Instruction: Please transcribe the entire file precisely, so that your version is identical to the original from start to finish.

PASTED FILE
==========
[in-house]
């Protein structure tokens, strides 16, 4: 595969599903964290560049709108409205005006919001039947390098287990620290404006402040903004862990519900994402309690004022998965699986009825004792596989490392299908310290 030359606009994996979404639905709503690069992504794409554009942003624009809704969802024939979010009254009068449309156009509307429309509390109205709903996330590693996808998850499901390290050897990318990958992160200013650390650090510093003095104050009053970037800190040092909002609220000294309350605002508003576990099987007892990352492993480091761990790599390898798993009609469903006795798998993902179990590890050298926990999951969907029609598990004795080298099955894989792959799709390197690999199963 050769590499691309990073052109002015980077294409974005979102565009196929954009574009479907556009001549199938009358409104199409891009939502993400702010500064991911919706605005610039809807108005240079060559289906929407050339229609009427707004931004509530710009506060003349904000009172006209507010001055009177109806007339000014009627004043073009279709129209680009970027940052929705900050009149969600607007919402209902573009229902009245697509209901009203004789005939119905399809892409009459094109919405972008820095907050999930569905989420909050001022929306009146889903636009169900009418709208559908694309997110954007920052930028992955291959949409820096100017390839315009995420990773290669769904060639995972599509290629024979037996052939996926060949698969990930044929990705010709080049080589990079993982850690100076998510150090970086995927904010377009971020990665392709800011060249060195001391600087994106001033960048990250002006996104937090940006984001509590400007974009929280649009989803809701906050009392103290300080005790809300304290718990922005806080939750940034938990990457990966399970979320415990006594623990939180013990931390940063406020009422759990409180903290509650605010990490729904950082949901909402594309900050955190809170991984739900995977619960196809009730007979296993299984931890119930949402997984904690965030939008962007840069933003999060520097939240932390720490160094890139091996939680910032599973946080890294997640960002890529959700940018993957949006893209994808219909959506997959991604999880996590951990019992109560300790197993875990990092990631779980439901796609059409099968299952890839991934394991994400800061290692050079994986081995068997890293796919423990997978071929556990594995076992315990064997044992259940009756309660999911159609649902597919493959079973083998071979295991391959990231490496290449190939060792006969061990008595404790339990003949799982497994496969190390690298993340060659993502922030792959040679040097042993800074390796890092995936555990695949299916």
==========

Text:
[in-house]
């Protein structure tokens, strides 16, 4: 595969599903964290560049709108409205005006919001039947390098287990620290404006402040903004862990519900994402309690004022998965699986009825004792596989490392299908310290 030359606009994996979404639905709503690069992504794409554009942003624009809704969802024939979010009254009068449309156009509307429309509390109205709903996330590693996808998850499901390290050897990318990958992160200013650390650090510093003095104050009053970037800190040092909002609220000294309350605002508003576990099987007892990352492993480091761990790599390898798993009609469903006795798998993902179990590890050298926990999951969907029609598990004795080298099955894989792959799709390197690999199963 050769590499691309990073052109002015980077294409974005979102565009196929954009574009479907556009001549199938009358409104199409891009939502993400702010500064991911919706605005610039809807108005240079060559289906929407050339229609009427707004931004509530710009506060003349904000009172006209507010001055009177109806007339000014009627004043073009279709129209680009970027940052929705900050009149969600607007919402209902573009229902009245697509209901009203004789005939119905399809892409009459094109919405972008820095907050999930569905989420909050001022929306009146889903636009169900009418709208559908694309997110954007920052930028992955291959949409820096100017390839315009995420990773290669769904060639995972599509290629024979037996052939996926060949698969990930044929990705010709080049080589990079993982850690100076998510150090970086995927904010377009971020990665392709800011060249060195001391600087994106001033960048990250002006996104937090940006984001509590400007974009929280649009989803809701906050009392103290300080005790809300304290718990922005806080939750940034938990990457990966399970979320415990006594623990939180013990931390940063406020009422759990409180903290509650605010990490729904950082949901909402594309900050955190809170991984739900995977619960196809009730007979296993299984931890119930949402997984904690965030939008962007840069933003999060520097939240932390720490160094890139091996939680910032599973946080890294997640960002890529959700940018993957949006893209994808219909959506997959991604999880996590951990019992109560300790197993875990990092990631779980439901796609059409099968299952890839991934394991994400800061290692050079994986081995068997890293796919423990997978071929556990594995076992315990064997044992259940009756309660999911159609649902597919493959079973083998071979295991391959990231490496290449190939060792006969061990008595404790339990003949799982497994496969190390690298993340060659993502922030792959040679040097042993800074390796890092995936555990695949299916």